In your field
John Gordon: Cold weather takes its toll on farm buildings
After seven weeks with snow on the ground, the novelty has well and truly worn off. We had a bit of a thaw, but the packed ice on the yard hasn’t shifted, so it’s still very slippy.
We had another part of a shed collapse under the weight of snow and local reports suggest more than 200 farm buildings have been similarly affected.
Some of these sheds are relatively new, suggesting some further thought needs to be given to the load-bearing capacity of future builds.
Not all farmers have storm damage insurance cover. We know of one local farmer with two sheds down and no insurance facing an estimated bill of £80,000 to replace them. Many buildings are badly damaged, but have not collapsed. Bent purlins will certainly shorten their lifespan.
The only compensation coming from the snow was that it allowed us to empty cattle courts of muck, but we were limited by which fields we could access.
Fortunately SEPA made an allowance to let farmers spread slurry on frozen ground, otherwise we would have had slurry up through the slats.
Our ewes scanned well at 192 per cent, with only 2 per cent not in lamb.
Most ewes have weathered the storm well, but around 10 per cent are quite thin. We have shed them out and are throwing everything at them to keep them going in the eight weeks before lambing.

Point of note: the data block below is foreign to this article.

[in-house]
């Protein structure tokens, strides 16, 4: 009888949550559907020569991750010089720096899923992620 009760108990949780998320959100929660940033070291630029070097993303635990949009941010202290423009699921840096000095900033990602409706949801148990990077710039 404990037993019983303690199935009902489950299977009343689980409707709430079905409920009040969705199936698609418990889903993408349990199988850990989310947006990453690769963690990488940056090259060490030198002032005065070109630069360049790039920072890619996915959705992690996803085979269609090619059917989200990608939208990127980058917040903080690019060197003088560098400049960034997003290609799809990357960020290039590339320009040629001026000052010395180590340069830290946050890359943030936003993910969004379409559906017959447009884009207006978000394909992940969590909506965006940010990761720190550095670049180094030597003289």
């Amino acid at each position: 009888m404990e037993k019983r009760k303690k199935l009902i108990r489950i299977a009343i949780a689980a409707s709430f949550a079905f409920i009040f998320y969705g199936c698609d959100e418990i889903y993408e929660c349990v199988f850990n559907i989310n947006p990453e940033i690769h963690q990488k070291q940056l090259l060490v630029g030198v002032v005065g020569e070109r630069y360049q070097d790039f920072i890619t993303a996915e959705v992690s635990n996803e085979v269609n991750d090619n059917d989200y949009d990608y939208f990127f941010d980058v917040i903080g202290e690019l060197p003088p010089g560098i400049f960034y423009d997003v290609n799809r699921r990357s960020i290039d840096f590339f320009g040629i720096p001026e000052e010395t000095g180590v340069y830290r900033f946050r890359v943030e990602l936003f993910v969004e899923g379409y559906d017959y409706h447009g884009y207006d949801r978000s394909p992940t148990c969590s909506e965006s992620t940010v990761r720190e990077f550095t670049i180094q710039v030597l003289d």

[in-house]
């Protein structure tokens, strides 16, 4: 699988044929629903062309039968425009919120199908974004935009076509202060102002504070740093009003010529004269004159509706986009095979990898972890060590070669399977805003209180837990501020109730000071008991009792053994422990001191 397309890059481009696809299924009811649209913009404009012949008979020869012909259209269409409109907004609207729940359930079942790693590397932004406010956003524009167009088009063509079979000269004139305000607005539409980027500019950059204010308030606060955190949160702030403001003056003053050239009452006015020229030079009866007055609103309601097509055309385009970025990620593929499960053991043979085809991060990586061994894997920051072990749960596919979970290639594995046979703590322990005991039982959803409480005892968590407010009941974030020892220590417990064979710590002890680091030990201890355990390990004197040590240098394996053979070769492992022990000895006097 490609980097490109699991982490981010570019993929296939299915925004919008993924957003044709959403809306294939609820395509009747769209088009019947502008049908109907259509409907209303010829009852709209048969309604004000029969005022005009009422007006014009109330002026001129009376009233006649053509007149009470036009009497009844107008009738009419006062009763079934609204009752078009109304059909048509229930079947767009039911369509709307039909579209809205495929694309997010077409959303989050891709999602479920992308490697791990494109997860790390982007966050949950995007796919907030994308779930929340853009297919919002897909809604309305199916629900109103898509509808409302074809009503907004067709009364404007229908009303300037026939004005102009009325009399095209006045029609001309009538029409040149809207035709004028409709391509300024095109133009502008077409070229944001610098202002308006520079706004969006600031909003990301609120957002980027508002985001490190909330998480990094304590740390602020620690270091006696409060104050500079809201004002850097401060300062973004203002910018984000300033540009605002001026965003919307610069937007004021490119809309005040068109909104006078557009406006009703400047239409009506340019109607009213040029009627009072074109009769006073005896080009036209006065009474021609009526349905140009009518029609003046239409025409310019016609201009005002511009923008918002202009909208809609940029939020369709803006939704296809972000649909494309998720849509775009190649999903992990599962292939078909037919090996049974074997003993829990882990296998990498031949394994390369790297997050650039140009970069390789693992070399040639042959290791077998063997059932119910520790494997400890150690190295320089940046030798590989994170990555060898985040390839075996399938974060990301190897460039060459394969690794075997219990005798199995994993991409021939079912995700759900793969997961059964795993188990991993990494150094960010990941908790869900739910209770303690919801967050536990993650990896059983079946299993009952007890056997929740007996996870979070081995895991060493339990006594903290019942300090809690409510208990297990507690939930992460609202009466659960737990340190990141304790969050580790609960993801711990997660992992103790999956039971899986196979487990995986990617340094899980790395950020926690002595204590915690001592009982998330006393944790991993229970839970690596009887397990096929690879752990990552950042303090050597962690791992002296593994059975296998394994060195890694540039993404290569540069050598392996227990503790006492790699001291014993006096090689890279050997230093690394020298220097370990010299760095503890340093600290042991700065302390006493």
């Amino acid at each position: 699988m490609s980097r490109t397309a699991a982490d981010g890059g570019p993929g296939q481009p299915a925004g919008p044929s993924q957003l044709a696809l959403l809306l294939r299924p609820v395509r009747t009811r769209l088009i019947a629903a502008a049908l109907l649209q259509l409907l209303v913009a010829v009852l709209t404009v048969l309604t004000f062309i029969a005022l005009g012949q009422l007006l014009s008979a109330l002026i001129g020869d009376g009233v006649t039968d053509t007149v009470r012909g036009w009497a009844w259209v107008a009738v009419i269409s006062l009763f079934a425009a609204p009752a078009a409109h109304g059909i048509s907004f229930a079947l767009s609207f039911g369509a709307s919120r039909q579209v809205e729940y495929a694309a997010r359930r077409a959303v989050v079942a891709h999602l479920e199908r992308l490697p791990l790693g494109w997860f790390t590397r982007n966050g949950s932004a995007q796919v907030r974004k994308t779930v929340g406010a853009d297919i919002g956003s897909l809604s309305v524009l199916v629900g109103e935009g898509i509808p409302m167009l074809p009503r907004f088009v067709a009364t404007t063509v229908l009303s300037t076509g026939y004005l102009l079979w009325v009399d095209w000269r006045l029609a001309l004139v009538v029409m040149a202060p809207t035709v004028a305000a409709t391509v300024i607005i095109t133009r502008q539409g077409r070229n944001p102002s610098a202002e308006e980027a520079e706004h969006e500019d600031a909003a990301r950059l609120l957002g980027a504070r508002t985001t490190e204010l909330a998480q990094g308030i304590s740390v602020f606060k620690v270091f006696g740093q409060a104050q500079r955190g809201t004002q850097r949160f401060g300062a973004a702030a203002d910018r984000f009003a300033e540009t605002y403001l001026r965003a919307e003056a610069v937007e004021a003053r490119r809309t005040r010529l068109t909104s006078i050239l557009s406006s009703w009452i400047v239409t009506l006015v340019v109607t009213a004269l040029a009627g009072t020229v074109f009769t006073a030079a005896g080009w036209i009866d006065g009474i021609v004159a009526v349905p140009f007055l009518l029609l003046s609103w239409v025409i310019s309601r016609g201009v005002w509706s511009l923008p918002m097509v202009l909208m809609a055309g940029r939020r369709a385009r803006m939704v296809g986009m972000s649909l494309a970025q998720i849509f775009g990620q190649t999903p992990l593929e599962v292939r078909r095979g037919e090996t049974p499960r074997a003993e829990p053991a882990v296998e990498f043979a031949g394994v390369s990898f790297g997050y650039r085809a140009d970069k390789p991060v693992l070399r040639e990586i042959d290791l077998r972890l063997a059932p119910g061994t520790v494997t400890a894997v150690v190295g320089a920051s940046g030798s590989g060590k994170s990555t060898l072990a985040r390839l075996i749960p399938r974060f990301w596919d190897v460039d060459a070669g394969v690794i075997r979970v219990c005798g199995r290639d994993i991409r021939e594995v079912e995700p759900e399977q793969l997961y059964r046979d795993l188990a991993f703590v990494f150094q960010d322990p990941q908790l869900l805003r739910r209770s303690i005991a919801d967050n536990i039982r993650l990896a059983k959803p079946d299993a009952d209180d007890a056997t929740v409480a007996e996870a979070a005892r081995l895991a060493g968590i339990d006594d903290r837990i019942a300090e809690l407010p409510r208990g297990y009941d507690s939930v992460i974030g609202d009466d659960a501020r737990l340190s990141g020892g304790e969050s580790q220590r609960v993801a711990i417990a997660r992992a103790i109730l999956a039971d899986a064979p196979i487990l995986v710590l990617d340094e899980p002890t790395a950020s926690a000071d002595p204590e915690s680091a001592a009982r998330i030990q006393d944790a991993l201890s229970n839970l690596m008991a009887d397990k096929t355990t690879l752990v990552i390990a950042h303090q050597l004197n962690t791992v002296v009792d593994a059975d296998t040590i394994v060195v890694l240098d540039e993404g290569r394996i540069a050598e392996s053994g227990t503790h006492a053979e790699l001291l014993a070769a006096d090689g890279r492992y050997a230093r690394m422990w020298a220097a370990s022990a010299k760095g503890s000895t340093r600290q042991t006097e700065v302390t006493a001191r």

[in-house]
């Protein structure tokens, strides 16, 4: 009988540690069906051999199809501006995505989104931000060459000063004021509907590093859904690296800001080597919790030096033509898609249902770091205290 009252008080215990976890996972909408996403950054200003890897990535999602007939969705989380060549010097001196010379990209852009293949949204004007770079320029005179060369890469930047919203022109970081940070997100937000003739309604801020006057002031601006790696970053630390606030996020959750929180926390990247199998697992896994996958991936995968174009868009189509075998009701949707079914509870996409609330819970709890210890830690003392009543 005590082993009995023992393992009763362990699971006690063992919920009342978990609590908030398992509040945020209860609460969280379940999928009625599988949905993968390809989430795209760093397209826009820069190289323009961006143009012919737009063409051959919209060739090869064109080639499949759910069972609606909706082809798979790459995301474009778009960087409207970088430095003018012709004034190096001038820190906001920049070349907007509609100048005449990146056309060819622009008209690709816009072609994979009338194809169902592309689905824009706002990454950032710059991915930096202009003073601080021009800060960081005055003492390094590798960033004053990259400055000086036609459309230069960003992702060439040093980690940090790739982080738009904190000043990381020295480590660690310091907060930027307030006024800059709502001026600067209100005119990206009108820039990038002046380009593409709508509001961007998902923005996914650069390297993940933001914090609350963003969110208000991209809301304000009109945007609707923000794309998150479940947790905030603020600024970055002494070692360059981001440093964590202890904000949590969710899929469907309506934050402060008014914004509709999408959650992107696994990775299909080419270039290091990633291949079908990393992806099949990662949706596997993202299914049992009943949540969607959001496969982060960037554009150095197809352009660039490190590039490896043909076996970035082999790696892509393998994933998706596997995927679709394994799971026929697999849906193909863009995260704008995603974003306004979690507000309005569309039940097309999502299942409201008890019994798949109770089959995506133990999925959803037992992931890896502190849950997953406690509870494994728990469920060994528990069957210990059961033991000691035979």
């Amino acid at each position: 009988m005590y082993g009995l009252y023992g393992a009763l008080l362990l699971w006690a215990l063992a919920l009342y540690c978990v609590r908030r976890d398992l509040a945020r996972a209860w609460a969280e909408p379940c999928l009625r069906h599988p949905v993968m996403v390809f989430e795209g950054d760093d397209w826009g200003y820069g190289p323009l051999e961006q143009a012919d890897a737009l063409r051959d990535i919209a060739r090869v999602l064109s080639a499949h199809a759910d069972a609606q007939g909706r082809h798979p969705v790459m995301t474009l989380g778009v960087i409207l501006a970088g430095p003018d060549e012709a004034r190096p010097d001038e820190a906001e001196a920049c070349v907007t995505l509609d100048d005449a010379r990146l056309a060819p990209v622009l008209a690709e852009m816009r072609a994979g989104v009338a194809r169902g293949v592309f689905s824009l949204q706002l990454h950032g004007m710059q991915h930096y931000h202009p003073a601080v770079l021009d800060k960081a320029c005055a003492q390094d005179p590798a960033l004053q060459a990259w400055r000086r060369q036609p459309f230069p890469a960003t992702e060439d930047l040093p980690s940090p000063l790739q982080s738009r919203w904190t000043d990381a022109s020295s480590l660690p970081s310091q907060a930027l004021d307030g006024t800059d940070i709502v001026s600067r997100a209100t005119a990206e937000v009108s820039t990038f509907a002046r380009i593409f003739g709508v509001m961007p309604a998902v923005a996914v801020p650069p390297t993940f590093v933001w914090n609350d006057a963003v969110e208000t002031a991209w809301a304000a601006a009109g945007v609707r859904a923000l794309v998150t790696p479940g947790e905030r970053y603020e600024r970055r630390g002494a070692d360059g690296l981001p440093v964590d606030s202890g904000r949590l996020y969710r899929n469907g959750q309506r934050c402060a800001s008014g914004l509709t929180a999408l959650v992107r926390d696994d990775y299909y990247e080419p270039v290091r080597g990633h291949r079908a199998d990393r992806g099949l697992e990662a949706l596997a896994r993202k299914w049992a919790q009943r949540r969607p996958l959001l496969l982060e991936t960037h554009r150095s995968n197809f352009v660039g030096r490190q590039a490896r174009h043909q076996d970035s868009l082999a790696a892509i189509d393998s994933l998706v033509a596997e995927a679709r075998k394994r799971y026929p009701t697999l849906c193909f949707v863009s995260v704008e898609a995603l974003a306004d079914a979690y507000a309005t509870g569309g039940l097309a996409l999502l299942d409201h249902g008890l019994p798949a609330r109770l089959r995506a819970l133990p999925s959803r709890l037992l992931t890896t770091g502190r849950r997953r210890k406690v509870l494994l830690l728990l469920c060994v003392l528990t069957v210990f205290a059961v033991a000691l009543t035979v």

All ewes carrying multiples are getting 0.25 kg of ewe rolls. It’s earlier than normal, but needs must. All lambs have now gone, with the last draw sold store at Thainstone for £76 per head.
Our TB test has almost finished and so far, so good. We used a lot of sand in the yard to move cattle safely and hope the Department appreciates our efforts. It allowed us to protect the spring calvers against worms, rotavirus and leptospirosis before calving.
Finally, all producers must welcome the long-awaited code of practice, which will stop the large supermarket chains altering supply terms retrospectively or asking suppliers to fund promotions such as two-for-one.
Hopefully this will be followed up by the appointment of an ombudsman to mediate between parties and this will be a major step towards making things fairer for us all.